The IND blog reports that Lafayette City-Parish attorney Pat Ottinger has given the guidelines for Lafayette citizens to take initiative in voting for de-consolidation of the city-parish government. According to Ottinger, rather than parish voters having to wait on the city-parish council to pass an ordinance allowing the measure to go before voters on the ballot, parish voters can file a petition with the council, then will have to gain signatures from 20 of Lafayette Parish residents within 60 days.
There are differing opinions on how a council vote would shake out. Conventional thinking bets on the ordinance failing, gaining only 5 of the 6 votes needed, with all 4 councilmen whose districts are mostly outside the city of Lafayette voting against.
But Mayor-President Joey Durel has been on radio arguing that de-consolidation would be bad for Lafayette Parish. Is Mayor Durel against de-consolidation? If so, then certainly his lapdog, Don Bertrand, one of the councilmen representing the city of Lafayette, would vote against the ordinance as well, right?
But on the other hand, Mayor Durel and Councilman Bertrand, both Republicans, though certainly not promoters of less government and less taxes, do not care much for the “parish” councilmen, in particular William Theriot and Jerred Bellard. How to fix the problems they cause? Eliminate them.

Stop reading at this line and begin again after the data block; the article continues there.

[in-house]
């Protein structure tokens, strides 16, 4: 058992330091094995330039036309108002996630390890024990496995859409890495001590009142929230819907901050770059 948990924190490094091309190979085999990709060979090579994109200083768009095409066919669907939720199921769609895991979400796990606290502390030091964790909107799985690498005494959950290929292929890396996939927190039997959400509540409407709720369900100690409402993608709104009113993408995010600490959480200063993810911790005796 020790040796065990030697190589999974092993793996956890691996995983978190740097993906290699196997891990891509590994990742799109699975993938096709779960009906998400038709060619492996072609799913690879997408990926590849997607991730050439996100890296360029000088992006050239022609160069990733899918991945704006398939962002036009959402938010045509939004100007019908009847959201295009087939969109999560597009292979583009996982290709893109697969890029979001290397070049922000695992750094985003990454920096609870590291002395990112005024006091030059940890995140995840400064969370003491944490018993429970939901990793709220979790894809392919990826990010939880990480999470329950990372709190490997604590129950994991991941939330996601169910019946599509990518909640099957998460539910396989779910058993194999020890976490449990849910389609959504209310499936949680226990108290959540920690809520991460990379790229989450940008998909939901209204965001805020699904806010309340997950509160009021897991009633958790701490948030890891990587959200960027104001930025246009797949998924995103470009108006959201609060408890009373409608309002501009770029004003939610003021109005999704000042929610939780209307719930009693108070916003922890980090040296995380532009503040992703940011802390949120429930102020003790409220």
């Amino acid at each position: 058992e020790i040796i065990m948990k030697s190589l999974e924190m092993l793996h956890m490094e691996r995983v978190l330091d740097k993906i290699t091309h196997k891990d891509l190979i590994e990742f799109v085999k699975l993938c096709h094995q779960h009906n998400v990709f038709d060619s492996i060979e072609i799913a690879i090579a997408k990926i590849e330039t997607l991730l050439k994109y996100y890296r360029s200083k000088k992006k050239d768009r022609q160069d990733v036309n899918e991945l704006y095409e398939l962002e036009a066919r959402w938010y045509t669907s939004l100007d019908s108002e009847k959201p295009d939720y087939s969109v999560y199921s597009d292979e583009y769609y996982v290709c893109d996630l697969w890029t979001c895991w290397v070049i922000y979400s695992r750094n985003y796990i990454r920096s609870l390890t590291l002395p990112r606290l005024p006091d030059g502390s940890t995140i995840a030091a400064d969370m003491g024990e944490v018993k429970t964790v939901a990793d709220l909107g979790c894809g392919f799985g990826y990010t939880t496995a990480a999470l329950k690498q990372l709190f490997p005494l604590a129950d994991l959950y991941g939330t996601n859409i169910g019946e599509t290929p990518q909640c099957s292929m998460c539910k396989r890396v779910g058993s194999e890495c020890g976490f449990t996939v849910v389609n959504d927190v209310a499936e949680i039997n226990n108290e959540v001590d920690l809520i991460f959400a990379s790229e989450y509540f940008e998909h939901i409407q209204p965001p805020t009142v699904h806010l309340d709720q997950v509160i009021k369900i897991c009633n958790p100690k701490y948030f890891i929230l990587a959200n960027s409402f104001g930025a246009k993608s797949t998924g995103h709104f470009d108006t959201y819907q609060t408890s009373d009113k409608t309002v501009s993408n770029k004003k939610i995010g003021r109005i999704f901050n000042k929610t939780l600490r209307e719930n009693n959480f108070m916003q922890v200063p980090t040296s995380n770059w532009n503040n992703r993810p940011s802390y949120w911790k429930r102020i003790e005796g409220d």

This also raises another possible issue, at least for the anti-speed camera crowd in Lafayette. If Ottinger’s interpretation is correct, then maybe the anti-Redflex groups should file for a real petition soon as well.
In other news, the bar tax. KVOL drive home show host, Lou Rom, argued yesterday that the restaurants and bars are the driving force behind Downtown Lafayette’s rejuvenation. He pointed out, pretty accurately, that other attempts for a non-nightlife sustainability of Downtown, specifically housing and mixed used developments, have failed.
Can the Downtown Development Authority address this failure with a different strategy? If not, then the anti-bar crowd downtown needs to come to grips that the success of their Downtown business ventures relies solely on the success of the nightlife.